With nearly two months of school completed in District 91, Forest Park educators and administrators were ready to reflect on their annual summer school program and assess the district’s successes as well as room for future improvements.
At the district’s regular board of education meeting on Oct. 8, first-year Forest Park Middle School Vice Principal Tinisa Huff presented her summer school findings to the school board as her first reporting task in her new administrative role.
Prior to Huff’s presentation, D91 Superintendent Louis Cavallo explained to the board that the district strives to set up its summer school program as an enriching educational experience and not as the stereotypical “punishment” for students. He explained the district started to expand on its program several years back because they were not getting the results out of summer school that teachers and parents wanted.
“Summer school here and anywhere should never be used as a punishment; that is not effective,” Cavallo said. “We wanted to make it a meaningful program for students who really needed intervention.”
A few years back, the district altered its summer school program start from early June to mid-summer to ensure that students would not have a long period of educational regression.
“We pushed summer school toward the middle of summer to give them a bit of a jumpstart so they could get a little bit caught up right before they went back to school,” Cavallo said.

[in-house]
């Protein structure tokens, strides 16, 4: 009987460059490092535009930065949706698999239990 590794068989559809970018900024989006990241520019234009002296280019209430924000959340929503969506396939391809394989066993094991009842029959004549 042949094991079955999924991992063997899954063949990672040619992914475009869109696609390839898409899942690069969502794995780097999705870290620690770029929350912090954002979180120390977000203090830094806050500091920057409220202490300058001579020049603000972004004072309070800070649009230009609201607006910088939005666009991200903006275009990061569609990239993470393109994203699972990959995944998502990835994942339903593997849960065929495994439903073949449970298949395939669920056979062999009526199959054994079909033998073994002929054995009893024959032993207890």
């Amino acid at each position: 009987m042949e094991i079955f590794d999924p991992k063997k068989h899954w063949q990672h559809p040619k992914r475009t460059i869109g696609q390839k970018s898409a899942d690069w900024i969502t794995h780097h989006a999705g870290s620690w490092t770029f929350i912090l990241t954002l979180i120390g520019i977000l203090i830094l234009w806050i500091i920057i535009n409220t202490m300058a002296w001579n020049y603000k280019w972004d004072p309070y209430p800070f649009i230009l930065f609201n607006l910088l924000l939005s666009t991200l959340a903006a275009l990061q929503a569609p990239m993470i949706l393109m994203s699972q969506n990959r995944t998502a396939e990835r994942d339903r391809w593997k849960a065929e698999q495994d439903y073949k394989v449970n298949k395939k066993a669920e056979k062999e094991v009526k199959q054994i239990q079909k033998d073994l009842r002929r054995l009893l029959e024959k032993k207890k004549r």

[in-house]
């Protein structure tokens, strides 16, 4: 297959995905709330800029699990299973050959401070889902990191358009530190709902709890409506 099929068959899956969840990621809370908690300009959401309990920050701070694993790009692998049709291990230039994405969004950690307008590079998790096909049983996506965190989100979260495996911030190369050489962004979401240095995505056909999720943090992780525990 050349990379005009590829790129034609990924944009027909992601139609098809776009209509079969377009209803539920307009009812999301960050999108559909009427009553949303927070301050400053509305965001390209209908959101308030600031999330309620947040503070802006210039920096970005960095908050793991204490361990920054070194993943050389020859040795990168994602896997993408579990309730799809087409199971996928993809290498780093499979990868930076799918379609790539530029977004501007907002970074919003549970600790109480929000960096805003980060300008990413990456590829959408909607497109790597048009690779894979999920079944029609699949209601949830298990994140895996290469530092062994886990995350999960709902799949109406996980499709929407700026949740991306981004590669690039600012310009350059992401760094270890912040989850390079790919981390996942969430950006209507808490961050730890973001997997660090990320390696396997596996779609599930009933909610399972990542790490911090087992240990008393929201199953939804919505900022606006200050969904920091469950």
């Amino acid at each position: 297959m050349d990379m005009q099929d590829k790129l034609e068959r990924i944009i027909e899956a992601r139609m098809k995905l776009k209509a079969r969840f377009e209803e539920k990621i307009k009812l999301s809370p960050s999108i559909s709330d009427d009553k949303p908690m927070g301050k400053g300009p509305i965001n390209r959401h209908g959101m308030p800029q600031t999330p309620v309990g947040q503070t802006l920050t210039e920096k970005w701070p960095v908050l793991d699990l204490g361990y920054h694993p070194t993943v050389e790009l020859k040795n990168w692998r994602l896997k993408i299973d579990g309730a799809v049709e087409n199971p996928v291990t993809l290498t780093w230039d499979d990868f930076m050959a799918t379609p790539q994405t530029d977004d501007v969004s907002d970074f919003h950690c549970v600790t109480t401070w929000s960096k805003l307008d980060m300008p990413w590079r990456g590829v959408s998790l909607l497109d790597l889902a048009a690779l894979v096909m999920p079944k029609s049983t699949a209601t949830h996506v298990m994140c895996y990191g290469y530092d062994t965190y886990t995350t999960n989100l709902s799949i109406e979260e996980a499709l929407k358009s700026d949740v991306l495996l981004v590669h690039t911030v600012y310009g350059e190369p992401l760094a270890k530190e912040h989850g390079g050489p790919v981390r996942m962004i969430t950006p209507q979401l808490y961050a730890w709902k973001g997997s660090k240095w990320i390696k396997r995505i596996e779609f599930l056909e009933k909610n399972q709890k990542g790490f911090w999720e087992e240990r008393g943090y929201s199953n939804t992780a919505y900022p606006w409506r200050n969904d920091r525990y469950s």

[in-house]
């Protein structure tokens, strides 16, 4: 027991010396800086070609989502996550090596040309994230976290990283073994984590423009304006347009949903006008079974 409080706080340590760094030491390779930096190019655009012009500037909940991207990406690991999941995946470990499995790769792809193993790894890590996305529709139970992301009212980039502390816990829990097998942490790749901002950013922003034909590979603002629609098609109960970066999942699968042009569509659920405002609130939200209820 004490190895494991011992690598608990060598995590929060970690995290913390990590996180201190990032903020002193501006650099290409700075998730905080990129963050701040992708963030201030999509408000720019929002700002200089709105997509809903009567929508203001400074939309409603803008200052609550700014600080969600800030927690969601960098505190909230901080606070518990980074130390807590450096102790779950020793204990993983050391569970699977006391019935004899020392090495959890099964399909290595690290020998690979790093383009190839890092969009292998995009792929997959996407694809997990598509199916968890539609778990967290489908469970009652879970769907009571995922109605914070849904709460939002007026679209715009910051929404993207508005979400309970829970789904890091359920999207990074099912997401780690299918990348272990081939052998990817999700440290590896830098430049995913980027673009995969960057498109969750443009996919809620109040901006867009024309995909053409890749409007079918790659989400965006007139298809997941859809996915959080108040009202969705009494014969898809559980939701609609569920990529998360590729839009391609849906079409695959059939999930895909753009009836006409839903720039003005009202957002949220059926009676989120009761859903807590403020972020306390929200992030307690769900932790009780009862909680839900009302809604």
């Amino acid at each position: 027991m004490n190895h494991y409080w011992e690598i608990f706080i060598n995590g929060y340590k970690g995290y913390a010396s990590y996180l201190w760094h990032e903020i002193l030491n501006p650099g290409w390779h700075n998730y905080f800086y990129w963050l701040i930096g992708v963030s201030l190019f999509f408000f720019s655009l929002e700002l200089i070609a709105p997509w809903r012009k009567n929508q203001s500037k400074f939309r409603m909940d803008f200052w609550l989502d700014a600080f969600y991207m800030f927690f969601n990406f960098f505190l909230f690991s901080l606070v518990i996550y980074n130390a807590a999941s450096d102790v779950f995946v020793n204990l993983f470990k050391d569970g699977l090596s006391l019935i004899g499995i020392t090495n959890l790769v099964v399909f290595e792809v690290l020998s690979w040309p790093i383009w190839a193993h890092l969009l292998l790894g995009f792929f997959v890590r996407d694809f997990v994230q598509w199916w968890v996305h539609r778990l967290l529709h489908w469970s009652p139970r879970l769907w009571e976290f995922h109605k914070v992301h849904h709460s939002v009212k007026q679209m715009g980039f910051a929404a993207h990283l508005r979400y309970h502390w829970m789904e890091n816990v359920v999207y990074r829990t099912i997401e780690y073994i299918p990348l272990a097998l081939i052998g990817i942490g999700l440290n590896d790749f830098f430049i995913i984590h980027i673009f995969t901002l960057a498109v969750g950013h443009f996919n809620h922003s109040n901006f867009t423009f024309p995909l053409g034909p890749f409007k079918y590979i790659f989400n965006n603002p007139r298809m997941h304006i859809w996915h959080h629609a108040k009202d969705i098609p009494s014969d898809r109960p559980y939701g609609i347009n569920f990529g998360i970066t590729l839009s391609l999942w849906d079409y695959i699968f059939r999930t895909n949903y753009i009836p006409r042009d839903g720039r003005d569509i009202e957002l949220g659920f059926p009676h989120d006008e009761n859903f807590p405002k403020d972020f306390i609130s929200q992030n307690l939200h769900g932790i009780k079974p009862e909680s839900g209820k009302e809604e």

The district also strived to narrow summer school’s focus to a limited number of basic skills, namely reading and math comprehension.
“When you’re trying to cover every subject, you don’t really accomplish everything in a short amount of time,” Cavallo added.
This year’s summer school program was held for five weeks between July 6 and Aug. 6. Overall, the district invited 183 Tier II, Tier III and special education students to attend the program, with roughly 90 students completing the program. The average class size for summer school was 13 students per class, with every class having at least one additional teacher’s aide. Incoming kindergarten-through-eighth-grade students attended sessions from 8 a.m. to noon, and early childhood students attended from 8:30 to 11:30 a.m. daily.
When asked by the school board why only about half of the students invited actually attended summer school, Huff said there really is no clear-cut answer.
“Unfortunately, oftentimes the parents send back the invitations late,” she said. “Due to the limited class sizes, keeping them small, at that point we almost don’t have room for students.”
Huff added that during the duration of the program, some students drop off for various reasons, including family vacations, moving out of district or joining other area tutoring programs or summer camps.
For the most part, Huff said students at all grade levels increased their learning scores as evidenced by data collected on students throughout the previous school year from standardized tests as well as classroom information. Most students worked on things from letter-word fluency to reading and math problem comprehension.
“In the primary grades, students are working on multiple skills,” Huff said. “Not every kid was assessed on the same skills.”
Upon the end of the program, Huff summarized teacher feedback, both on what went well and what could be improved.
“A lot of them expressed having some type of dialogue on expectations because each teacher has kind of done their own thing [and] didn’t really have one type of lesson plan,” she said. “Some suggested having a summer school curriculum, which is kind of challenging because you have all these children at different levels and different needs. But it’s something to think about.”
Additionally, Huff reported that possible changes to the program would be including teaching materials in line with the Common Core program and expanding upon the collection of data on students from their previous school year in order to further customize lesson plans.